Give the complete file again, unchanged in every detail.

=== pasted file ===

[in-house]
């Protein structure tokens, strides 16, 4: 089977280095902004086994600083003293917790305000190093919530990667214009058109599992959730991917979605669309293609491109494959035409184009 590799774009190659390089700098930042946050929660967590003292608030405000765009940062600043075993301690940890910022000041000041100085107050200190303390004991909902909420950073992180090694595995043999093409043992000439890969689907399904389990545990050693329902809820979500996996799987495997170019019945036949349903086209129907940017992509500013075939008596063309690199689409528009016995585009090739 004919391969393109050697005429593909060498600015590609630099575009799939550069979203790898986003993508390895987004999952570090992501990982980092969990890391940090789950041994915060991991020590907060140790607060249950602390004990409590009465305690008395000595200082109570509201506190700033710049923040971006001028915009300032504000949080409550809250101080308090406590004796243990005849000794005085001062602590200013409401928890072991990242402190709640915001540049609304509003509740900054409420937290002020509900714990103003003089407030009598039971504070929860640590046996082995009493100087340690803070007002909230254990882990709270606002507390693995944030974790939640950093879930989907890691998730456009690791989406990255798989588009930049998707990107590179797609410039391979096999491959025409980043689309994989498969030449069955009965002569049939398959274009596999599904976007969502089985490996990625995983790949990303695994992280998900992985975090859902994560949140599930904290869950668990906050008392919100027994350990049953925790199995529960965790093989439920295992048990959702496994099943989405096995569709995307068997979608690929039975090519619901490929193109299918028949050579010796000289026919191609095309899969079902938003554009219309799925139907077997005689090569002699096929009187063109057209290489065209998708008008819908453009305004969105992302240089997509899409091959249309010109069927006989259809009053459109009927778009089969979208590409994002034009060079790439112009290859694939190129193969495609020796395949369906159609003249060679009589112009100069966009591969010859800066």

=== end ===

[in-house]
């Protein structure tokens, strides 16, 4: 089977280095902004086994600083003293917790305000190093919530990667214009058109599992959730991917979605669309293609491109494959035409184009 590799774009190659390089700098930042946050929660967590003292608030405000765009940062600043075993301690940890910022000041000041100085107050200190303390004991909902909420950073992180090694595995043999093409043992000439890969689907399904389990545990050693329902809820979500996996799987495997170019019945036949349903086209129907940017992509500013075939008596063309690199689409528009016995585009090739 004919391969393109050697005429593909060498600015590609630099575009799939550069979203790898986003993508390895987004999952570090992501990982980092969990890391940090789950041994915060991991020590907060140790607060249950602390004990409590009465305690008395000595200082109570509201506190700033710049923040971006001028915009300032504000949080409550809250101080308090406590004796243990005849000794005085001062602590200013409401928890072991990242402190709640915001540049609304509003509740900054409420937290002020509900714990103003003089407030009598039971504070929860640590046996082995009493100087340690803070007002909230254990882990709270606002507390693995944030974790939640950093879930989907890691998730456009690791989406990255798989588009930049998707990107590179797609410039391979096999491959025409980043689309994989498969030449069955009965002569049939398959274009596999599904976007969502089985490996990625995983790949990303695994992280998900992985975090859902994560949140599930904290869950668990906050008392919100027994350990049953925790199995529960965790093989439920295992048990959702496994099943989405096995569709995307068997979608690929039975090519619901490929193109299918028949050579010796000289026919191609095309899969079902938003554009219309799925139907077997005689090569002699096929009187063109057209290489065209998708008008819908453009305004969105992302240089997509899409091959249309010109069927006989259809009053459109009927778009089969979208590409994002034009060079790439112009290859694939190129193969495609020796395949369906159609003249060679009589112009100069966009591969010859800066």